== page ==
Update on Frank's Cranks Availability

Frank's Cranks Update

The first batch of Frank’s Cranks sold out very quickly and we were surprised, delighted and overwhelmed with the response. We thought the initial batch of 60 would last us a few weeks but they sold out in 24 hours. Our long-time pal Grant Groberg, who has taken on the job of completing the last made-by-Frank examples, will have another batch ready in a few weeks. We’ve set up an email address specifically for those who want updates on when the next batch will be available:


Everyone who sends an inquiry to that address will be notified when more Frank’s Cranks are available. We don’t have an exact count of how many cranks will be in the final batch, or what sizes they will be. We’re sorry, but we can’t respond to emails about Frank’s Cranks individually.

Thanks again for your support. It means the world to us.

The Gryphon Crew

P.S. We will only use your email address for Frank’s Cranks updates.

The Story of Frank's Cranks

During his long career as a luthier and instrument fixer-upper, Frank Ford tried just about every string winder out there. He was frustrated by the generally wobbly nature of the rotating joint as well as the potential for the hard plastic head to scratch the sides of a headstock. About twenty years ago, he started teaching himself metalworking and machining, and he began playing with string winder designs off and on, eventually settling on the current design that corrected the faults of the cheaper units.

Frank designed the head of his winder to fit the tuner buttons closely, an important part of their utility. Also, The head was soft and resilient to help avoid scratching sensitive finishes, even if it does happen to make contact. They had a seven-degree offset angle for the handle to mimic wrist action and make the winder track more accurately. And they were fitted with a full-length bearing in the handle for stability. Frank’s Cranks have the heft of a real tool because it's made of aluminum, brass and steel.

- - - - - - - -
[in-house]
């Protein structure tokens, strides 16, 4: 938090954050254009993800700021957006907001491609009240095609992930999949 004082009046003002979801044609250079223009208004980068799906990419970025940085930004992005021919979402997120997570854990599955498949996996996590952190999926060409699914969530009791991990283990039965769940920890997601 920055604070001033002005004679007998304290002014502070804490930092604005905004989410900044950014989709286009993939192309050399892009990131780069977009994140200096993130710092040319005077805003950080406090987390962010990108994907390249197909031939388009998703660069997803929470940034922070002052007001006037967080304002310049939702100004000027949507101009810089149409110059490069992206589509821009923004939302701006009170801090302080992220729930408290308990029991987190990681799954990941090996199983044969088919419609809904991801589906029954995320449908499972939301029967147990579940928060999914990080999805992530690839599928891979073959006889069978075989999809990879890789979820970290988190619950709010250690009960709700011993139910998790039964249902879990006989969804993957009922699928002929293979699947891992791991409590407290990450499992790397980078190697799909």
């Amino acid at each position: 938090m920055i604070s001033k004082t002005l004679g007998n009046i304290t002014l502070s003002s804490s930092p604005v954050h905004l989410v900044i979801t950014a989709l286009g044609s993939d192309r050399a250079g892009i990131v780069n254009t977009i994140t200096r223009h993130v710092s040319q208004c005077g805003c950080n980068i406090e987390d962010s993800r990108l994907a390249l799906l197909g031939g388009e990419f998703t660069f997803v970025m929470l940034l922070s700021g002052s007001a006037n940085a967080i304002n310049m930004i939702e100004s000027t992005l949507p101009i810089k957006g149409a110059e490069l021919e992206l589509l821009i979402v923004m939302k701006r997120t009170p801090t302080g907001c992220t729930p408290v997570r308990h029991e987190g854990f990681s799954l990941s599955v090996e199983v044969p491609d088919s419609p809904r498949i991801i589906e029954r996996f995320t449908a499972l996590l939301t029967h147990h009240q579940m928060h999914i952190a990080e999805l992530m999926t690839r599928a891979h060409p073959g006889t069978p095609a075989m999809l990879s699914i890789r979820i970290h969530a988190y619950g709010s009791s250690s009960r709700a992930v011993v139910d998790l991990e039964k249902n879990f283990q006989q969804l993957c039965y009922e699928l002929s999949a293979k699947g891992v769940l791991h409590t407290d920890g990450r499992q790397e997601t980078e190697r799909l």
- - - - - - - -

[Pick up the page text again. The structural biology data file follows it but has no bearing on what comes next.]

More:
At first, Frank made his winders for his own use. He then made a few as gifts for people in the luthier community whose work he admired. Before long, though, people began noticing them in repair shops around the country and began asking if Frank could make some to sell. When time permitted, Frank would fabricate the parts in his home workshop and then assemble the winders while watching reruns of Perry Mason. They proved to be quite popular and over the years we sold quite a few through the store.

Sadly, as Frank’s health declined, he lost the dexterity needed to assemble the string winders. When he passed away, he had enough parts to make about 150 or so. Frank hated leaving a job half done and his widow Joy wanted to get the remaining string winders finished as a tribute to him.

We got in touch with our old pal Grant Groberg, who had worked with Frank on numerous projects over the years and he agreed to assemble them for us. Thanks to his efforts, we now have a limited number on hand for sale, five versions with acrylic handles and one with rosewood. We are donating a portion of each string winder sale to the Frank Ford Scholarship Fund, which will help aspiring luthiers attend the Roberto-Venn School of Luthiery. And in case you're wondering, Frank's favorite colors were a tossup between the orange & black and the green & purple.